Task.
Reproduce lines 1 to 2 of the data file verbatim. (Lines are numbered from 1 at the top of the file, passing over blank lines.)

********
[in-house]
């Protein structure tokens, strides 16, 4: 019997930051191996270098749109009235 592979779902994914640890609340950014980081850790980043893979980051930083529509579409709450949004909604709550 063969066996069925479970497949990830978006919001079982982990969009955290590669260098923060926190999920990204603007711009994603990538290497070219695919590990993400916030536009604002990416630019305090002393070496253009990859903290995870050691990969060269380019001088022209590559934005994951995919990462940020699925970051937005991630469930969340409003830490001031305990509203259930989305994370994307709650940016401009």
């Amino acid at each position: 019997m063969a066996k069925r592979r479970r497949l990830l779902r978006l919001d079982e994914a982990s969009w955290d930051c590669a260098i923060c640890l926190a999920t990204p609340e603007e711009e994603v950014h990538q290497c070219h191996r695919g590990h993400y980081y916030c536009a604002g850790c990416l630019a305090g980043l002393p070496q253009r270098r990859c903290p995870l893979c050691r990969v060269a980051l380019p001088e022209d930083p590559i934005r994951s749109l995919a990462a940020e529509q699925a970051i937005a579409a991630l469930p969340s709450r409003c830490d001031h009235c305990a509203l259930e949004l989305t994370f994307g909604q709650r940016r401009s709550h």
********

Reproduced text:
[in-house]
């Protein structure tokens, strides 16, 4: 019997930051191996270098749109009235 592979779902994914640890609340950014980081850790980043893979980051930083529509579409709450949004909604709550 063969066996069925479970497949990830978006919001079982982990969009955290590669260098923060926190999920990204603007711009994603990538290497070219695919590990993400916030536009604002990416630019305090002393070496253009990859903290995870050691990969060269380019001088022209590559934005994951995919990462940020699925970051937005991630469930969340409003830490001031305990509203259930989305994370994307709650940016401009």